As Japan faces its first major battle with inflation in decades, Prime Minister Fumio Kishida is extending a rare olive branch to labour unions, who he sees as crucial to his wider push to boost household wealth.
Wage stagnation has blighted Japan's workers for years as the country was mired in a deflationary mindset that stopped firms raising salaries, and as weakened unions shied away from demanding more pay.
As part of his "new capitalism" platform to widen wealth distribution, Kishida has urged firms to boost pay and give households spending power to tolerate higher prices.
He is also approaching unions for help in achieving what other countries would frown upon: a spiral of rising inflation triggering strong wage growth.
In January, Kishida became the first premier in almost a decade to attend a new year party held by Rengo, the main umbrella union, in a rare gesture to organised labour by the head of the pro-business Liberal Democratic Party.
At the event, he called for labour union help in achieving "a bold turnaround in the downtrend in wage levels seen in recent years" and "wage hikes befitting an era of new capitalism."
In June, he made a similarly rare visit to Toyota Motor Corp's factory in what some politicians saw as a bid to court union votes.
The attempt to close some of the distance between unions and government illustrates the depth of Japan's economic woes and has, at least for now, put Kishida on the same side as organised labour in calling for higher wages.
SEIZING THE MOMENT
Japan's recent union history has been unspectacular.
Most unions are in-house bodies representing employees at their firms, rather than on an industry basis. As such, they tend to prioritise job security over pay.
Now, however, conditions for higher wages appear to be falling into place in ways never seen in deflation-prone Japan.
The job market is at its tightest in decades and inflation exceeded the central bank's 2% target for the first time in seven years, pressuring firms to raise wages.
Shedding its image as a counter-force to a pro-business government, labour unions, too, are warming to the administration as they seek ways to put their ideas into practice beyond relying on a weak, fragmented opposition.
Tomoko Yoshino, head of Rengo, attended a ruling party meeting in April as a token gesture of support toward its policy on work-style reform.
"It's true some of Kishida's proposals mesh with ours," such as steps to narrow income disparity, said Hiroya Nakai, an executive at Japanese Association of Metal, Machinery and Manufacturing Workers - a union for small manufacturers.
"At times it's necessary to make proposals to the ruling party," he said.
The relationship between Kishida and unions contrasts with that of many other countries, where governments see current demands for wage hikes as a risk that could trigger unwelcome inflation.
It also highlights Japan's unique situation where a tight job market does not necessarily lead to broad-based wage rises.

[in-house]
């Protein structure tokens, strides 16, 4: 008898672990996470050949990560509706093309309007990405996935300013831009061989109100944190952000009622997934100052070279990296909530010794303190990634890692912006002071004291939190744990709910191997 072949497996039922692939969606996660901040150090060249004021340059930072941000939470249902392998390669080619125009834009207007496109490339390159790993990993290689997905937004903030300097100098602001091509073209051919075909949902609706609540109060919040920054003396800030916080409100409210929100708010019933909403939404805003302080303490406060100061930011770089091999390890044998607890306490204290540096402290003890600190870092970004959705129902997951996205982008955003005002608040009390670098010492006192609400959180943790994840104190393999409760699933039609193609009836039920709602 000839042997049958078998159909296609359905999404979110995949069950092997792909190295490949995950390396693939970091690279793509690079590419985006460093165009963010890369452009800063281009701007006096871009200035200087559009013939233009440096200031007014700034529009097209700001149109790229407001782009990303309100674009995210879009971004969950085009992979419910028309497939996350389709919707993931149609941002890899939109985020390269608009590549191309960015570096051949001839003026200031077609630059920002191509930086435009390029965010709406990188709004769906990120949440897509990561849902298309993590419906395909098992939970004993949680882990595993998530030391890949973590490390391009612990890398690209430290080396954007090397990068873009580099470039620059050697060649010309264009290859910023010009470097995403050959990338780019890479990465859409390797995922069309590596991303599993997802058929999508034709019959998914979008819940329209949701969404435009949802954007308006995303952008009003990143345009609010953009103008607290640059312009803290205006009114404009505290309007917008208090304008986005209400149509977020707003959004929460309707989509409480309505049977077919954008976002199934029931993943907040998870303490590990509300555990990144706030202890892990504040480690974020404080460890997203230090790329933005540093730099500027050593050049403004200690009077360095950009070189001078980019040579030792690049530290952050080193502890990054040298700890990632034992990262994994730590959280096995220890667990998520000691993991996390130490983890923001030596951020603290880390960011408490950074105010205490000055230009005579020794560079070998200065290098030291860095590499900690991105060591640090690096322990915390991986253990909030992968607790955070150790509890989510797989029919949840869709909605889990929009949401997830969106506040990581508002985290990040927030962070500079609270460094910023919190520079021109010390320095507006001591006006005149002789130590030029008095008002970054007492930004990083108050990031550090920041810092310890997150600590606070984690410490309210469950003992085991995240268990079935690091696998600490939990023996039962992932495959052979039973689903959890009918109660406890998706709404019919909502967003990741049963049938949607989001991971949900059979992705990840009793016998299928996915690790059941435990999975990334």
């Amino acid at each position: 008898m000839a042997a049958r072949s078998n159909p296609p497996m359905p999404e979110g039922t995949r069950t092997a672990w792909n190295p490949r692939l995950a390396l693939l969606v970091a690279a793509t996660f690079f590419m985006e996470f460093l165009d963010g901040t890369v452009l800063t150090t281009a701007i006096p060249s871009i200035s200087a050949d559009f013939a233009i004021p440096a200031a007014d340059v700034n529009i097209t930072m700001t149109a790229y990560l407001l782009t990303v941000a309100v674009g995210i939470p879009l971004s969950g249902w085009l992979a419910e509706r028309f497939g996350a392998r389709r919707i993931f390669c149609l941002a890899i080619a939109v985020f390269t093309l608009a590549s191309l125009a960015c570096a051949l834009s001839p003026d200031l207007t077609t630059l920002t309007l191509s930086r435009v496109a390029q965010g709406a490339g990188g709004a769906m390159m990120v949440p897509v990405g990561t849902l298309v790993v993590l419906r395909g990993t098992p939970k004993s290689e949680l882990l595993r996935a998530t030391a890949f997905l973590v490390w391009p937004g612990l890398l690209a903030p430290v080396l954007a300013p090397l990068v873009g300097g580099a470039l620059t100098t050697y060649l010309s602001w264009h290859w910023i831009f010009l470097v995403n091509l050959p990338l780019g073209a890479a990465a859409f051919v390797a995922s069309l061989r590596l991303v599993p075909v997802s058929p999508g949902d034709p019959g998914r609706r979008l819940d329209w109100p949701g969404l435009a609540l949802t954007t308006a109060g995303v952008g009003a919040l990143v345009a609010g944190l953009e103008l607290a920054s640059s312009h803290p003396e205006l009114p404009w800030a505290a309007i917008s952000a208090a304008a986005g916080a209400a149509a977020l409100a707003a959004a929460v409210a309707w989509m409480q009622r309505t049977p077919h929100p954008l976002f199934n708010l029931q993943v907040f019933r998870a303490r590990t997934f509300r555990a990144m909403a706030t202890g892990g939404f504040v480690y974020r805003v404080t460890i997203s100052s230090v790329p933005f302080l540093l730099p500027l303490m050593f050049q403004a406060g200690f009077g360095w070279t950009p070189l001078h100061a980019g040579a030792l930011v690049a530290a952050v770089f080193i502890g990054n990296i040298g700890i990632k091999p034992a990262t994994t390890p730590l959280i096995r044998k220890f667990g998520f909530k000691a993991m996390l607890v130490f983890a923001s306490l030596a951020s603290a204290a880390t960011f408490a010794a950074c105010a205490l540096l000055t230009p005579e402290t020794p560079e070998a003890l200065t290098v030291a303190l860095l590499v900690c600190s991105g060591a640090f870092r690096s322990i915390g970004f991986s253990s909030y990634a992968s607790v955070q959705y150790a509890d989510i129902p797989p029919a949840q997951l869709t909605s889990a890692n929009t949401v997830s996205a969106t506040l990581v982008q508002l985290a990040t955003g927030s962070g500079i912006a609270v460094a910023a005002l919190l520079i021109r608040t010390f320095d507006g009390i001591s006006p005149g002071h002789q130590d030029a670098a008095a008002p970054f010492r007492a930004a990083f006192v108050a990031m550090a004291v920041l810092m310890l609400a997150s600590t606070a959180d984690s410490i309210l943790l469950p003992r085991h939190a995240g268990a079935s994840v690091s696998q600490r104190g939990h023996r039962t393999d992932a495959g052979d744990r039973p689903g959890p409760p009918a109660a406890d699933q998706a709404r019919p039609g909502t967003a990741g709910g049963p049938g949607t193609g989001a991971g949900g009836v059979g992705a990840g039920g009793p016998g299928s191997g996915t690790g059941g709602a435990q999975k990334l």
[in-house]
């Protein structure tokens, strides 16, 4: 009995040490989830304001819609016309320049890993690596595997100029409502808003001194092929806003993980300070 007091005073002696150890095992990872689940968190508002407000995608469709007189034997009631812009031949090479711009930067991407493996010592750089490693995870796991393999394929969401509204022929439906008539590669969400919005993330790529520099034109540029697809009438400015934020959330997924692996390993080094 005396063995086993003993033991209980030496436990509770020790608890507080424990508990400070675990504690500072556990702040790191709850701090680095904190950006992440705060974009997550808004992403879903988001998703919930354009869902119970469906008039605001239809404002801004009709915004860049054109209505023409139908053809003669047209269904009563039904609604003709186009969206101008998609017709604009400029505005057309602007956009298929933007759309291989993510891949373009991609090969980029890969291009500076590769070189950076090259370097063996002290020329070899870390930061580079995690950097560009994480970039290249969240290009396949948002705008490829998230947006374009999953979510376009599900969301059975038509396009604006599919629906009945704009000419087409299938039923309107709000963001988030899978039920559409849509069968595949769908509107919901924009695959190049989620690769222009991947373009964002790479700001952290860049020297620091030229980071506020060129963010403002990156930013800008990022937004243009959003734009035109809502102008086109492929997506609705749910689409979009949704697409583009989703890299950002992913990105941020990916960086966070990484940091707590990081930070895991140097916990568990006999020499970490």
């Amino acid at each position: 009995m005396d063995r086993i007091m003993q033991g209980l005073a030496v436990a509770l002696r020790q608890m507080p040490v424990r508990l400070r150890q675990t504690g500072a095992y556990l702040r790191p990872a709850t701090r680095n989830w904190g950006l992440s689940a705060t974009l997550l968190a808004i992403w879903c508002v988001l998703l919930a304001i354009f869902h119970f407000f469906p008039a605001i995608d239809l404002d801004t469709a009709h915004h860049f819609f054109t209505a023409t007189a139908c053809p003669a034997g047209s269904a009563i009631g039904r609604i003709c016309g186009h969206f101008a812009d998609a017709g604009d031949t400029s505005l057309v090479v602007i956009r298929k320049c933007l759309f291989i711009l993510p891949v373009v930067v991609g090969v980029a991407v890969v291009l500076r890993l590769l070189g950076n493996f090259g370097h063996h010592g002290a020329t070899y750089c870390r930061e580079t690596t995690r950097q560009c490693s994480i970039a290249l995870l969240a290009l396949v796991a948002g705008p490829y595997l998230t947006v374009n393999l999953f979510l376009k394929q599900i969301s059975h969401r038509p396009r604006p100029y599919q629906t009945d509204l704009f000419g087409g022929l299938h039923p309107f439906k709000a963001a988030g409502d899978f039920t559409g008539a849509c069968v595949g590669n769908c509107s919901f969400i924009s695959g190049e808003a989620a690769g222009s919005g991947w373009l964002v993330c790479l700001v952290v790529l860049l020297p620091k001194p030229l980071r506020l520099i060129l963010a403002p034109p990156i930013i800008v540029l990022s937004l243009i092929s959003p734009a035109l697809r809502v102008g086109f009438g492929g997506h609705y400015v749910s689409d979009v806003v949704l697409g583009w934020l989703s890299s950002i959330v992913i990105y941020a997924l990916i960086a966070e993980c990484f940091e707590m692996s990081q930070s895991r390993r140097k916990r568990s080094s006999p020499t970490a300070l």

Japan's average wages have hardly risen since the early 1990s and were the lowest among G7 advanced nations last year, according to OECD data.
There are signs of change as a rapidly ageing society intensifies labour shortages. Firms agreed with unions to raise average wages by 2.07% this fiscal year, up from 1.78% last year to mark the biggest hike since 2015, Rengo estimates show.
With inflation rising above 2%, unions are gearing up to demand even higher pay next year.
"We must bear in mind that inflation is accelerating and pushing real wages into negative territory," said Akira Nidaira, an executive at Rengo. "The key is whether Japan can finally eradicate the public's deflationary mindset."
DEFLATION IS OVER
Many analysts, however, doubt unions have the teeth to demand wage hikes big enough to offset rising inflation, and see the changing nature of work undermine such efforts.
"Japan's job market is diversifying, raising questions about the relevance of labour unions," said Kotaro Tsuru, a professor at Keio University. "If they cling to their traditional focus on protecting permanent workers' jobs, their fate is sealed."
As Japan's labour market tightens, job security has become less attractive for younger workers who change employers more often than their older counterparts.
Tracking global trends, union membership has been declining longer term. It hit 16.9% in 2021, hovering near an all-time low and well below 30.5% in 1982.
"I don't think labour unions are playing their role. Wages aren't rising as much as I hoped," said a 25-year-old employee at a major Japanese manufacturer and in-house union member.
"Unions might prove useful some day but on a daily basis, they don't seem to be pro-active," said the employee, who spoke on condition of anonymity due to the sensitivity of the matter.
Also working against unions, almost 40% of employees are now non-regular workers and mostly unprotected by unions.
While some unions now allow non-regular workers to join, most still prioritise permanent workers.
"Labour unions haven't adapted themselves to the changing needs of the younger generation," said Hisashi Yamada, senior economist at Japan Research Institute.
"Accustomed to prolonged economic stagnation, they seem to have forgotten how to demand wage hikes," he said. "That needs to change as the era of deflation and dis-inflation is over."